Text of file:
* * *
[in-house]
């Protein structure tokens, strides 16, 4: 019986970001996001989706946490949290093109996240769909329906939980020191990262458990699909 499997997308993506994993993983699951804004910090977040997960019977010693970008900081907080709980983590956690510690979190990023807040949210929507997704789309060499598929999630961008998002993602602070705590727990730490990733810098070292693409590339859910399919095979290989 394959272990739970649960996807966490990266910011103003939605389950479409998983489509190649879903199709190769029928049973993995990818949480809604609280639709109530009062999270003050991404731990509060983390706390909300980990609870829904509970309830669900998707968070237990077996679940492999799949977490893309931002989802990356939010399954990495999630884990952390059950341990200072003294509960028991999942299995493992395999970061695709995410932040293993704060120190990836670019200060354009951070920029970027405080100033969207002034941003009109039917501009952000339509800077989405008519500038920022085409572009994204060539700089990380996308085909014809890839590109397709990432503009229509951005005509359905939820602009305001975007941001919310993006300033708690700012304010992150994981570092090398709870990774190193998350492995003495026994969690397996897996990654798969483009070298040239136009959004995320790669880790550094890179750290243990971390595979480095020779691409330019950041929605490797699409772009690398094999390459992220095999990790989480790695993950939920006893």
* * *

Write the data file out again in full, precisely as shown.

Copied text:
[in-house]
């Protein structure tokens, strides 16, 4: 019986970001996001989706946490949290093109996240769909329906939980020191990262458990699909 499997997308993506994993993983699951804004910090977040997960019977010693970008900081907080709980983590956690510690979190990023807040949210929507997704789309060499598929999630961008998002993602602070705590727990730490990733810098070292693409590339859910399919095979290989 394959272990739970649960996807966490990266910011103003939605389950479409998983489509190649879903199709190769029928049973993995990818949480809604609280639709109530009062999270003050991404731990509060983390706390909300980990609870829904509970309830669900998707968070237990077996679940492999799949977490893309931002989802990356939010399954990495999630884990952390059950341990200072003294509960028991999942299995493992395999970061695709995410932040293993704060120190990836670019200060354009951070920029970027405080100033969207002034941003009109039917501009952000339509800077989405008519500038920022085409572009994204060539700089990380996308085909014809890839590109397709990432503009229509951005005509359905939820602009305001975007941001919310993006300033708690700012304010992150994981570092090398709870990774190193998350492995003495026994969690397996897996990654798969483009070298040239136009959004995320790669880790550094890179750290243990971390595979480095020779691409330019950041929605490797699409772009690398094999390459992220095999990790989480790695993950939920006893």